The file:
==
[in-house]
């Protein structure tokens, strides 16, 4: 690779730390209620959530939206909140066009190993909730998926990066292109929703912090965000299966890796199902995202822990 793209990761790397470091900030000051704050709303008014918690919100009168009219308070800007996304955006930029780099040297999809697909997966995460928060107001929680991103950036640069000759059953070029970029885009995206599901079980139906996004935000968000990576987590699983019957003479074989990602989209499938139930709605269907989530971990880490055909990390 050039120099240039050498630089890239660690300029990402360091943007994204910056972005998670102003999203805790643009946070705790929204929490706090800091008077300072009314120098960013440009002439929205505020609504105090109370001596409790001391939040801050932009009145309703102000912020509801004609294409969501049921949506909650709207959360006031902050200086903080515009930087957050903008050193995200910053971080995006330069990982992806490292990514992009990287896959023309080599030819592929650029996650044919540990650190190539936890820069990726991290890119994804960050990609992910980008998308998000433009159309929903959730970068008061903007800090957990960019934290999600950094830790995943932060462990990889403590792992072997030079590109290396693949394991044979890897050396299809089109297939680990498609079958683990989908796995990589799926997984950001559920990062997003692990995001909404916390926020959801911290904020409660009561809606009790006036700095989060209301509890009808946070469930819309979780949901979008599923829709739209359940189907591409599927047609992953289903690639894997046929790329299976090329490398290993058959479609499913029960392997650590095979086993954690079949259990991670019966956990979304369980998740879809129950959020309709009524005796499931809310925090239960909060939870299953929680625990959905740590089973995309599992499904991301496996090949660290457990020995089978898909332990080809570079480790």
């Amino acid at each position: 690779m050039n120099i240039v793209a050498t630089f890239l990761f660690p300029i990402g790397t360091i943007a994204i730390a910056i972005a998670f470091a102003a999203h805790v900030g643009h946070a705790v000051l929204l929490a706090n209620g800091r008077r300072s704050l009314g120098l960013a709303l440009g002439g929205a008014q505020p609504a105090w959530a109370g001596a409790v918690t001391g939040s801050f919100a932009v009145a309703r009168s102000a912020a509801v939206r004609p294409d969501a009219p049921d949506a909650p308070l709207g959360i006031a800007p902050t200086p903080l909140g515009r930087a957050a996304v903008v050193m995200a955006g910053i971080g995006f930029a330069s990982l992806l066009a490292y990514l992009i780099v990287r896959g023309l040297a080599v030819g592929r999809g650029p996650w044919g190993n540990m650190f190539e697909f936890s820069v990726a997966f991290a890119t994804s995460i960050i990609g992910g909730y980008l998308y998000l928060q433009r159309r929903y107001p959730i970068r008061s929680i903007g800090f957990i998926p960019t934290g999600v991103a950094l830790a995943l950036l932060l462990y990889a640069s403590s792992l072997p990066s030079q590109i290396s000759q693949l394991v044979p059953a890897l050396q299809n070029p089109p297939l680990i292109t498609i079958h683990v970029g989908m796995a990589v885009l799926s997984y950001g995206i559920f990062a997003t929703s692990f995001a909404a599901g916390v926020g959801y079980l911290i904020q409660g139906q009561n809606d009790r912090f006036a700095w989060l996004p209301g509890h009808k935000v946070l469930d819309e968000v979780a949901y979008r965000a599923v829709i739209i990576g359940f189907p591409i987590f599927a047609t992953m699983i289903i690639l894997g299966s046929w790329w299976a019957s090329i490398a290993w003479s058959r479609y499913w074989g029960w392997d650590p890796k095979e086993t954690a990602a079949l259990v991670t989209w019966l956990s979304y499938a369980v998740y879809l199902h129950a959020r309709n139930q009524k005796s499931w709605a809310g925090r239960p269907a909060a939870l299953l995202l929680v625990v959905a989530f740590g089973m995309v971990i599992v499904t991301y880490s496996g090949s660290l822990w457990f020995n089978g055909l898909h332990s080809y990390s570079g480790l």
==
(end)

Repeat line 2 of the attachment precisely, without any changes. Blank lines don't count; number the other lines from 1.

């Protein structure tokens, strides 16, 4: 690779730390209620959530939206909140066009190993909730998926990066292109929703912090965000299966890796199902995202822990 793209990761790397470091900030000051704050709303008014918690919100009168009219308070800007996304955006930029780099040297999809697909997966995460928060107001929680991103950036640069000759059953070029970029885009995206599901079980139906996004935000968000990576987590699983019957003479074989990602989209499938139930709605269907989530971990880490055909990390 050039120099240039050498630089890239660690300029990402360091943007994204910056972005998670102003999203805790643009946070705790929204929490706090800091008077300072009314120098960013440009002439929205505020609504105090109370001596409790001391939040801050932009009145309703102000912020509801004609294409969501049921949506909650709207959360006031902050200086903080515009930087957050903008050193995200910053971080995006330069990982992806490292990514992009990287896959023309080599030819592929650029996650044919540990650190190539936890820069990726991290890119994804960050990609992910980008998308998000433009159309929903959730970068008061903007800090957990960019934290999600950094830790995943932060462990990889403590792992072997030079590109290396693949394991044979890897050396299809089109297939680990498609079958683990989908796995990589799926997984950001559920990062997003692990995001909404916390926020959801911290904020409660009561809606009790006036700095989060209301509890009808946070469930819309979780949901979008599923829709739209359940189907591409599927047609992953289903690639894997046929790329299976090329490398290993058959479609499913029960392997650590095979086993954690079949259990991670019966956990979304369980998740879809129950959020309709009524005796499931809310925090239960909060939870299953929680625990959905740590089973995309599992499904991301496996090949660290457990020995089978898909332990080809570079480790």